hys Ifans stars as Len, a successful music producer who became so disillusioned with the music industry, he packed up and quit right in the middle of an awards ceremony. Now living in a quiet neighborhood in upstate New York, Len spends his days listening to music, watching old British TV shows and hanging out with local kid William (Keir Gilchrist).
That quiet existence is disrupted by the arrival of both his estranged son Max (Jack Kilmer) and his pop star protege Zoe (Juno Temple), who is looking to escape the parties and press that are taking over her life.
Directed by first timer Tim Godsall, Len and Company is a slight but nuanced film and Godsall mines a lot of good material from his three leads and the way they bounce off each other in their secluded house. Both Max, an aspiring rock star, and Zoe, who is on the verge of a breakdown, are seeking some kind of fatherly guidance from Len and desperately want his approval but Len is in the midst of his own mid-life crisis and just wants peace.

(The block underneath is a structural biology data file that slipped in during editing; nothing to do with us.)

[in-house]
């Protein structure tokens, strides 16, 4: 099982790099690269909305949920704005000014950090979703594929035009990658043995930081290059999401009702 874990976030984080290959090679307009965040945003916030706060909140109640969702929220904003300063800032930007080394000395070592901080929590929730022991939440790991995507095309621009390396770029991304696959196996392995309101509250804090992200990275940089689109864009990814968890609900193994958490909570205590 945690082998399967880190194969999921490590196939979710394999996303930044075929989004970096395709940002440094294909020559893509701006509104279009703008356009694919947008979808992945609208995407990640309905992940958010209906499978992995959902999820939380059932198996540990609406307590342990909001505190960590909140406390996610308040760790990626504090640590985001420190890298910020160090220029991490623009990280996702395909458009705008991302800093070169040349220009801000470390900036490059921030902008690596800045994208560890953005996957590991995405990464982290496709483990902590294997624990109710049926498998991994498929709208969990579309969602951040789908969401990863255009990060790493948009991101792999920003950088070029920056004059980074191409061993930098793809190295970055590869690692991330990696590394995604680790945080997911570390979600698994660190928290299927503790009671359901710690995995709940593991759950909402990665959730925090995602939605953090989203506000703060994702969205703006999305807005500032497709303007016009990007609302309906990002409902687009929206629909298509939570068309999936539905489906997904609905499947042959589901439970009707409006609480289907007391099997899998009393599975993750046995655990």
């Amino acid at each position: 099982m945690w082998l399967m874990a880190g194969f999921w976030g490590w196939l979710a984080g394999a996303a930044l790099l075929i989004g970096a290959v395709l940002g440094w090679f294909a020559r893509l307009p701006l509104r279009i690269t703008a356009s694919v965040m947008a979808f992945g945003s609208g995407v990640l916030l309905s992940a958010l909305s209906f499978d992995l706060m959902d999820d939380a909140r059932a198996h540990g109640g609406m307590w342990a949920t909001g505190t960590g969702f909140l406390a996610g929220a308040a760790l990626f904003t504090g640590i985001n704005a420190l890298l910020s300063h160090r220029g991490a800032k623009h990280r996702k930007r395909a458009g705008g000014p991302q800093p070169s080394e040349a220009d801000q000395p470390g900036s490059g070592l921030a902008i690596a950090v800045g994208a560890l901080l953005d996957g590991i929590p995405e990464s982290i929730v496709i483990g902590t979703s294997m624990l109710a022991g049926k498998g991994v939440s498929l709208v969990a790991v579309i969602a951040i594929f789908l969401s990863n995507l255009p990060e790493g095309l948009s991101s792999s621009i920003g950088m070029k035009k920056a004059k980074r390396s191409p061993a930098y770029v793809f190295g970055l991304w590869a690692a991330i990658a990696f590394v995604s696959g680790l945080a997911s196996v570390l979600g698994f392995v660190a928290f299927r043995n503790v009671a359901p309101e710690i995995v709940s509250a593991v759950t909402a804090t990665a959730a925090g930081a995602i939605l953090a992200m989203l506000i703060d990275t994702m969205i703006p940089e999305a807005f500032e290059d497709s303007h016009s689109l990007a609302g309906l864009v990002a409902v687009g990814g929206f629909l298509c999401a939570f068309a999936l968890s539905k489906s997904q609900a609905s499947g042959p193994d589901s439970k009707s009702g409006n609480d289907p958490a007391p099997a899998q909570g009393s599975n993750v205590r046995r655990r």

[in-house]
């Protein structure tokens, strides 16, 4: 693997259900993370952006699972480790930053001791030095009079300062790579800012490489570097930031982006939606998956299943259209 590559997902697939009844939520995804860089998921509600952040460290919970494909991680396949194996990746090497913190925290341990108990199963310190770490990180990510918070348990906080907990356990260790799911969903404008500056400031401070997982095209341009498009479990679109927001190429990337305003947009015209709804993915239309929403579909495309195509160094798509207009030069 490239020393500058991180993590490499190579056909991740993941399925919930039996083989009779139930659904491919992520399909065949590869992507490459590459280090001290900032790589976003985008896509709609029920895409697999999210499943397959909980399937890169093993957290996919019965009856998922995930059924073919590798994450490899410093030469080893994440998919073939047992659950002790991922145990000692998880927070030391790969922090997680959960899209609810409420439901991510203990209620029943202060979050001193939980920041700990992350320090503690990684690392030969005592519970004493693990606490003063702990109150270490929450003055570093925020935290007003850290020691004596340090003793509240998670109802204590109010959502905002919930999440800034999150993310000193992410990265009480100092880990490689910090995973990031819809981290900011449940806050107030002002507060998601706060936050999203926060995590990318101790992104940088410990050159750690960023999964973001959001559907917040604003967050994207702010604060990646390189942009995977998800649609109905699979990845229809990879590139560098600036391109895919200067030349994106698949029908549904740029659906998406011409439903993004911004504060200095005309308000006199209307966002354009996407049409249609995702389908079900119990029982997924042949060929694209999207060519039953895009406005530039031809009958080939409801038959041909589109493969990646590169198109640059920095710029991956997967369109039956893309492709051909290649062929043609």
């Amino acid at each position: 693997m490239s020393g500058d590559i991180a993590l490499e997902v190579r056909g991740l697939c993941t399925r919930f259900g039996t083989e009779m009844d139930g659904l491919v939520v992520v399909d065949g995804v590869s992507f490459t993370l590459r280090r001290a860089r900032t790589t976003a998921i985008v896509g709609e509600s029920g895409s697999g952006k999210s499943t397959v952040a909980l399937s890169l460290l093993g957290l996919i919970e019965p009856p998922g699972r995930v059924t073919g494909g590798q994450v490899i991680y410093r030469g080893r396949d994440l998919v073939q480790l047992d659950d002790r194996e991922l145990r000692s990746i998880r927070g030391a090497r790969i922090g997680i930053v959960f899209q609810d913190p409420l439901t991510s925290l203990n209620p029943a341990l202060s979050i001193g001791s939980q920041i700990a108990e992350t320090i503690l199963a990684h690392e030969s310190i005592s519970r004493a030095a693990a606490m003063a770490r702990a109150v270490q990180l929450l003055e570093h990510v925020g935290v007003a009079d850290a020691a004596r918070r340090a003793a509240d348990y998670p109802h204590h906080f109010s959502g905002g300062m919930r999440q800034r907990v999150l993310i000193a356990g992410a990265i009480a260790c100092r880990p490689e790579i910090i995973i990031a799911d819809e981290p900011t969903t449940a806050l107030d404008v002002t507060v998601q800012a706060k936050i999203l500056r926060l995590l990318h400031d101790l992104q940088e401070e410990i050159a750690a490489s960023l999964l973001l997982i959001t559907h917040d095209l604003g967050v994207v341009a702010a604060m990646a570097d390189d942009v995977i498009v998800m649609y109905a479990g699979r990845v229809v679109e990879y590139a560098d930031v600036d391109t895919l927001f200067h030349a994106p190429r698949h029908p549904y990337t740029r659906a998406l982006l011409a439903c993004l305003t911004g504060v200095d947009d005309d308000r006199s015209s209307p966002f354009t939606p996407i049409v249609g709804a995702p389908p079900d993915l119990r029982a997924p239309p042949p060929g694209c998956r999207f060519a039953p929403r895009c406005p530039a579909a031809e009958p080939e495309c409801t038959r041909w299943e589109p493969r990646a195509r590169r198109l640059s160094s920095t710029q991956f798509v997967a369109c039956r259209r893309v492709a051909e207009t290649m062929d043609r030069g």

Temple and Kilmer are both fantastic but this is Ifans’ show and he seems to relish Len’s blunt, curmudgeonly nature. Ifans conveys with some level of subtlety the regrets and longing for a different era that bubble beneath his grumpy exterior and occassionally bursts into moments of real passion and fire. It’s one of Ifans’ most interesting performances to date.
Some unwelcome melodrama in the third act, via a misjudged stalker angle, feels entirely out of place and knocks the film off its path a little bit but nonetheless, Len and Company is a curiously compelling little film.